Minnesota, as a State, was only three years old when Alexander Ramsey, our first governor happened to be in Washington lobbying for railroad expansion across the Big River, when the shots at Fort Sumter rang out. He immediately rushed to the War Department when the telegraphed news became known throughout the city. It was there that he was to be the first governor to volunteer troops to rush to the defense of the nation’s capital. The First Minnesota Volunteer Regiment was thus there from the beginning at Bull Run to Gettysburg and beyond. Today, at the Wasiojas Civil War Days, we would see a small reenactment of that regiments decisive role in the pivotal battle of the Civil War.
A potentially fatal crack had developed in the Unions defensive line as several thousand screaming rebels rush through the opening. In reserve behind the battle line the 1st Minnesota Volunteers were approached by General Hancock "who are these troops?" "Minnesota 1st" their leader Colonel Colville replied. With that Hancock pointed down the slope towards the onrushing enemy troops and ordered a charge. Fixing bayonets and knowing the attack was suicidal but a few moments relief might give Hancock time to shore up the defense they did as order. It worked but at a high cost indeed. Of some four hundred men only 40 escaped unscathed. It was the highest single casualty rare of any major unit in the Civil War.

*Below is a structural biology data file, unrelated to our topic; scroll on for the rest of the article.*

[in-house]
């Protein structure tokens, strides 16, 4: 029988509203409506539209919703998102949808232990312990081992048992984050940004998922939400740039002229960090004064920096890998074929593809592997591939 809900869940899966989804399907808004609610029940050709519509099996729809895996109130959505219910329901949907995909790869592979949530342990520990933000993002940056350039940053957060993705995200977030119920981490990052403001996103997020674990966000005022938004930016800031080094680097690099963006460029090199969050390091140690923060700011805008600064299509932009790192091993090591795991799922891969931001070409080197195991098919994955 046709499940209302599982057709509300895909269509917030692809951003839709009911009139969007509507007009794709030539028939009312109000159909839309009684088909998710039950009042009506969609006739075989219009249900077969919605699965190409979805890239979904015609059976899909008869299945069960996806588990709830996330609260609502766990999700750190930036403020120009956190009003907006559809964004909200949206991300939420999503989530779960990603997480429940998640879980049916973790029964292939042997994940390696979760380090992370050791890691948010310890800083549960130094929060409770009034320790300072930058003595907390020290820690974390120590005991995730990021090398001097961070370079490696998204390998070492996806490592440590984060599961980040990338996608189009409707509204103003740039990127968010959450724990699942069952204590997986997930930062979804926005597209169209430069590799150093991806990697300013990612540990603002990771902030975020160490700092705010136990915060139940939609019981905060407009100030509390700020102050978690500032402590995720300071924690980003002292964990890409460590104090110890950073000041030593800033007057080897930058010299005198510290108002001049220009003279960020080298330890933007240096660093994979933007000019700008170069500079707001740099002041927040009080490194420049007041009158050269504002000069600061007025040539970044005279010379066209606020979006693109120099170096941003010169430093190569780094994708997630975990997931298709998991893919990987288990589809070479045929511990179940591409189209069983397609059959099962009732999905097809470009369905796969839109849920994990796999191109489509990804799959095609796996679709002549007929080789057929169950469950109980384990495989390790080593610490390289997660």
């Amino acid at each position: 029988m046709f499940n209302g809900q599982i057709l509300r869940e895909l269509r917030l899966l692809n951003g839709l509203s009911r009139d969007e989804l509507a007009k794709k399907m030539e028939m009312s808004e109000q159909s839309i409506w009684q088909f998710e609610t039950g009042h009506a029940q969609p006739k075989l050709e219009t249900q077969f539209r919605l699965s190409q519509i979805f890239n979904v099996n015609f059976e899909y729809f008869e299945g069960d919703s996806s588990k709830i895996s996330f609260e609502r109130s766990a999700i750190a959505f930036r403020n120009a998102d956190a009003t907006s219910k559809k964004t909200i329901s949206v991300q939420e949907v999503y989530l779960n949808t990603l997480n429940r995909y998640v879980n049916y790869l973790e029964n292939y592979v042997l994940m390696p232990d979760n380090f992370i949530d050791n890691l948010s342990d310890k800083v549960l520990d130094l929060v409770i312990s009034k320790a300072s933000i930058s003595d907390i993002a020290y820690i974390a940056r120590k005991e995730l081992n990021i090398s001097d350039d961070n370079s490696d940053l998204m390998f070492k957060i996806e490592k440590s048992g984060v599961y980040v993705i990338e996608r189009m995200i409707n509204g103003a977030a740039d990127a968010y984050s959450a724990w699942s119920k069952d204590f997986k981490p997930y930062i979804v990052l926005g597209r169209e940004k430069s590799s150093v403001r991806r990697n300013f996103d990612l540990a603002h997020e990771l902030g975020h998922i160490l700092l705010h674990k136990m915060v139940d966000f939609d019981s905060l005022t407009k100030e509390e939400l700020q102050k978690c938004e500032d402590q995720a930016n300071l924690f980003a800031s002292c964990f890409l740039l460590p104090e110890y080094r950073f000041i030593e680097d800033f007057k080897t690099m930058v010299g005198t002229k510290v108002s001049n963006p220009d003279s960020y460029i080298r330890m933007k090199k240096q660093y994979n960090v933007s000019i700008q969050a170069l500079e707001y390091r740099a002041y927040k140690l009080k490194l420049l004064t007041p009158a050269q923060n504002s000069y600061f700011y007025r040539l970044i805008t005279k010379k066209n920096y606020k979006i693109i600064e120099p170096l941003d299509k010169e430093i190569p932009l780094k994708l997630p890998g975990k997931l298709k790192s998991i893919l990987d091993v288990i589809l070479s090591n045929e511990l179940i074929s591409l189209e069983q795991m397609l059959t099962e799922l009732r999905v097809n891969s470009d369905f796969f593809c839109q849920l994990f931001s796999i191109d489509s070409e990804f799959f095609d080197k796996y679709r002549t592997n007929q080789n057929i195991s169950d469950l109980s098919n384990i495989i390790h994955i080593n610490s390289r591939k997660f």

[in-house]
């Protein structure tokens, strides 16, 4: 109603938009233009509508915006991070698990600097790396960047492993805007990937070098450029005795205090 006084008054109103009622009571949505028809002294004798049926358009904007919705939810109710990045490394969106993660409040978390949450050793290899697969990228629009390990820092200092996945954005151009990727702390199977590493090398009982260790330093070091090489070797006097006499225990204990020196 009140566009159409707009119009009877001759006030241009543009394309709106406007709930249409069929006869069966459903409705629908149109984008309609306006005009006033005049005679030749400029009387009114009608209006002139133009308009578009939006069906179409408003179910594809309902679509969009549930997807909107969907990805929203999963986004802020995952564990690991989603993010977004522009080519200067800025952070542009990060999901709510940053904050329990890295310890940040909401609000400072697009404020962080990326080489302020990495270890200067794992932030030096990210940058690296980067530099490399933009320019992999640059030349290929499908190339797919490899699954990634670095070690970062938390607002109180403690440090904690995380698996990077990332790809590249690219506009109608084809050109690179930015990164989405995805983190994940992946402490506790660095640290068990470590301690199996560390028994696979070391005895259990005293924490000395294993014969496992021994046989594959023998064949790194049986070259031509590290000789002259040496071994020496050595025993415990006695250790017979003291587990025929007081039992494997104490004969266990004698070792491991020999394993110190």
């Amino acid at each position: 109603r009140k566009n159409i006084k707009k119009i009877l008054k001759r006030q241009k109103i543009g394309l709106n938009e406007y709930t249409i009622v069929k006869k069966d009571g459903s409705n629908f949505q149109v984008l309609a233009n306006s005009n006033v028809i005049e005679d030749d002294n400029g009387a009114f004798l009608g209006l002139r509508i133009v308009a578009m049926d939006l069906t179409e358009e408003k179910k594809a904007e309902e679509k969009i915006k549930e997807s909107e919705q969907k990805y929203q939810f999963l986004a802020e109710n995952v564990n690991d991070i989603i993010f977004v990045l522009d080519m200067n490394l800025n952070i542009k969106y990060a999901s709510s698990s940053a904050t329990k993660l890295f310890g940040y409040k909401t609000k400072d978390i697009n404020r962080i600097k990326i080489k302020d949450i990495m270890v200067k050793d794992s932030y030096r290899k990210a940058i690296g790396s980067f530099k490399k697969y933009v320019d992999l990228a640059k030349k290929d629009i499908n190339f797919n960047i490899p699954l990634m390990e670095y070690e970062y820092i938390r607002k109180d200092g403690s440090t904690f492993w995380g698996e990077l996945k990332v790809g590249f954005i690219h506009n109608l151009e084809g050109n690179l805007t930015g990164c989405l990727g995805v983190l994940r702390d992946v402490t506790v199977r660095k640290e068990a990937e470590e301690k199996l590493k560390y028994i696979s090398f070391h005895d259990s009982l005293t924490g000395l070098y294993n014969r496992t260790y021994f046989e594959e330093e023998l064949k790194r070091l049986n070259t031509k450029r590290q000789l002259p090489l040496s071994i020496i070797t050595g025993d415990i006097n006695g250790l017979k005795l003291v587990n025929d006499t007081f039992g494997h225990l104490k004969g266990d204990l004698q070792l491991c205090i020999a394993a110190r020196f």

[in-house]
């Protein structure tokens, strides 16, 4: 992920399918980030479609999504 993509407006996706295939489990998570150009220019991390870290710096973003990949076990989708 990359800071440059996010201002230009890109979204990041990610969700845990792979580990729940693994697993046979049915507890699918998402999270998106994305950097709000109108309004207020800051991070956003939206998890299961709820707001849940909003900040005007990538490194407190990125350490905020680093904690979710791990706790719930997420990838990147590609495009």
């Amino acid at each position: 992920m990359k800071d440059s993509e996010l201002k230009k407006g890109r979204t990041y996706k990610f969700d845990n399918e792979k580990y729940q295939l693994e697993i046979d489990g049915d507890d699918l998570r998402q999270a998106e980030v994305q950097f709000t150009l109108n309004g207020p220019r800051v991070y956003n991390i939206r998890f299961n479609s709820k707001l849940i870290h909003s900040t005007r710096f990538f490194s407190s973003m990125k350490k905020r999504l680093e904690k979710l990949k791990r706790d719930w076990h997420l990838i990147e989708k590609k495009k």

We joined the crowd gathering in the football stands along the highway looking toward a farmstead, woods and a valley to the south.